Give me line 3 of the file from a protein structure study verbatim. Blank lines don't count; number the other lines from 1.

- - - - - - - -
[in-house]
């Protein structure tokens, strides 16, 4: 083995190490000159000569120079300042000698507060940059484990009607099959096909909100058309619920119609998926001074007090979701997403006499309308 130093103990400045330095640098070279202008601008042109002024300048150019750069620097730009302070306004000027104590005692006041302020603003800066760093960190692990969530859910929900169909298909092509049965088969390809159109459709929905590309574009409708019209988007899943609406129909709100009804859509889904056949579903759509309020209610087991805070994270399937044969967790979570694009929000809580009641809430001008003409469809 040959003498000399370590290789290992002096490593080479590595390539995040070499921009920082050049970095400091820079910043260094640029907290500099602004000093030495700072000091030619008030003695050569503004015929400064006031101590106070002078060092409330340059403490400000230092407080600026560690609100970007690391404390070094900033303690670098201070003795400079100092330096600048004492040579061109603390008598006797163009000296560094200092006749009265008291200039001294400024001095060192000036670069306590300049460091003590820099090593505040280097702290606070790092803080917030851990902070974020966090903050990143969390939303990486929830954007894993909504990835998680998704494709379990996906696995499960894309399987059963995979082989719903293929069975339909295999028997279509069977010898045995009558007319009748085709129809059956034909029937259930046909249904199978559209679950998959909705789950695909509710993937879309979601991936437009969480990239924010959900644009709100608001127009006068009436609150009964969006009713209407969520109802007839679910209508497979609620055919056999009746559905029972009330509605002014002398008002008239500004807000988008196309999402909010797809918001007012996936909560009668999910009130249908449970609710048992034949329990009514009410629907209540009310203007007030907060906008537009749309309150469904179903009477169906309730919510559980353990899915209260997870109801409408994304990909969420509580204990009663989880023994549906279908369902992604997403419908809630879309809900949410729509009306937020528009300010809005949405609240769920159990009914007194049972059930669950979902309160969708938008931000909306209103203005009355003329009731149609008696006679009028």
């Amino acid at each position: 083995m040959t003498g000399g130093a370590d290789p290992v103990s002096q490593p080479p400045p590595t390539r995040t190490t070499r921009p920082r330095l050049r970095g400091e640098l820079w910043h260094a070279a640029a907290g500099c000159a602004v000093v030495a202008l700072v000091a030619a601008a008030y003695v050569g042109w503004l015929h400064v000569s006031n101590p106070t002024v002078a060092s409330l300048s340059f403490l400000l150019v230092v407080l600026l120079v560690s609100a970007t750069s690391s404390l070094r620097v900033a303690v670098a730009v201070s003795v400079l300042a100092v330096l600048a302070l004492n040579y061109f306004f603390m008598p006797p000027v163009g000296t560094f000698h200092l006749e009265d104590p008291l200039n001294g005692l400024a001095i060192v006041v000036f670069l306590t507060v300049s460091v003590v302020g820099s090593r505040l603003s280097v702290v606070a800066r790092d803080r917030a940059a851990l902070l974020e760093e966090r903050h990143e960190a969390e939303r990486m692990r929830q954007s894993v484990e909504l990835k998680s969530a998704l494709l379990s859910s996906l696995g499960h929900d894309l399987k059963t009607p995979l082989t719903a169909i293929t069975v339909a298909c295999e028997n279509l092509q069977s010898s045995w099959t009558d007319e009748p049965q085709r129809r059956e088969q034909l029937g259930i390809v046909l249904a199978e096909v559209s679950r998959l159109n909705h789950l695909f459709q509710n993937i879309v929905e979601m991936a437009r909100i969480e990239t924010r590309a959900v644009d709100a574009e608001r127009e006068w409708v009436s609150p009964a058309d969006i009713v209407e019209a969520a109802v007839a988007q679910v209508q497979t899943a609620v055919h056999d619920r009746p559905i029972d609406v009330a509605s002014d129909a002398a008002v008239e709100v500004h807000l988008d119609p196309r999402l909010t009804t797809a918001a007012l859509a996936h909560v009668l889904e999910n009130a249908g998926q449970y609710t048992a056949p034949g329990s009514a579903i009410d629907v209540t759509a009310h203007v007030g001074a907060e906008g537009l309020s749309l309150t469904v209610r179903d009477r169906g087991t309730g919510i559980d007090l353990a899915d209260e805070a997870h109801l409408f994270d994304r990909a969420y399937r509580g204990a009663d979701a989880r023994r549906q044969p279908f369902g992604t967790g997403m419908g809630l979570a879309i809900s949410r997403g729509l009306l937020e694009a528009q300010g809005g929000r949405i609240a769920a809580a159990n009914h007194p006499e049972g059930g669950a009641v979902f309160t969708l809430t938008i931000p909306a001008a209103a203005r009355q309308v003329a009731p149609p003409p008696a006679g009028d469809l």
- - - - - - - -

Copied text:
């Amino acid at each position: 083995m040959t003498g000399g130093a370590d290789p290992v103990s002096q490593p080479p400045p590595t390539r995040t190490t070499r921009p920082r330095l050049r970095g400091e640098l820079w910043h260094a070279a640029a907290g500099c000159a602004v000093v030495a202008l700072v000091a030619a601008a008030y003695v050569g042109w503004l015929h400064v000569s006031n101590p106070t002024v002078a060092s409330l300048s340059f403490l400000l150019v230092v407080l600026l120079v560690s609100a970007t750069s690391s404390l070094r620097v900033a303690v670098a730009v201070s003795v400079l300042a100092v330096l600048a302070l004492n040579y061109f306004f603390m008598p006797p000027v163009g000296t560094f000698h200092l006749e009265d104590p008291l200039n001294g005692l400024a001095i060192v006041v000036f670069l306590t507060v300049s460091v003590v302020g820099s090593r505040l603003s280097v702290v606070a800066r790092d803080r917030a940059a851990l902070l974020e760093e966090r903050h990143e960190a969390e939303r990486m692990r929830q954007s894993v484990e909504l990835k998680s969530a998704l494709l379990s859910s996906l696995g499960h929900d894309l399987k059963t009607p995979l082989t719903a169909i293929t069975v339909a298909c295999e028997n279509l092509q069977s010898s045995w099959t009558d007319e009748p049965q085709r129809r059956e088969q034909l029937g259930i390809v046909l249904a199978e096909v559209s679950r998959l159109n909705h789950l695909f459709q509710n993937i879309v929905e979601m991936a437009r909100i969480e990239t924010r590309a959900v644009d709100a574009e608001r127009e006068w409708v009436s609150p009964a058309d969006i009713v209407e019209a969520a109802v007839a988007q679910v209508q497979t899943a609620v055919h056999d619920r009746p559905i029972d609406v009330a509605s002014d129909a002398a008002v008239e709100v500004h807000l988008d119609p196309r999402l909010t009804t797809a918001a007012l859509a996936h909560v009668l889904e999910n009130a249908g998926q449970y609710t048992a056949p034949g329990s009514a579903i009410d629907v209540t759509a009310h203007v007030g001074a907060e906008g537009l309020s749309l309150t469904v209610r179903d009477r169906g087991t309730g919510i559980d007090l353990a899915d209260e805070a997870h109801l409408f994270d994304r990909a969420y399937r509580g204990a009663d979701a989880r023994r549906q044969p279908f369902g992604t967790g997403m419908g809630l979570a879309i809900s949410r997403g729509l009306l937020e694009a528009q300010g809005g929000r949405i609240a769920a809580a159990n009914h007194p006499e049972g059930g669950a009641v979902f309160t969708l809430t938008i931000p909306a001008a209103a203005r009355q309308v003329a009731p149609p003409p008696a006679g009028d469809l």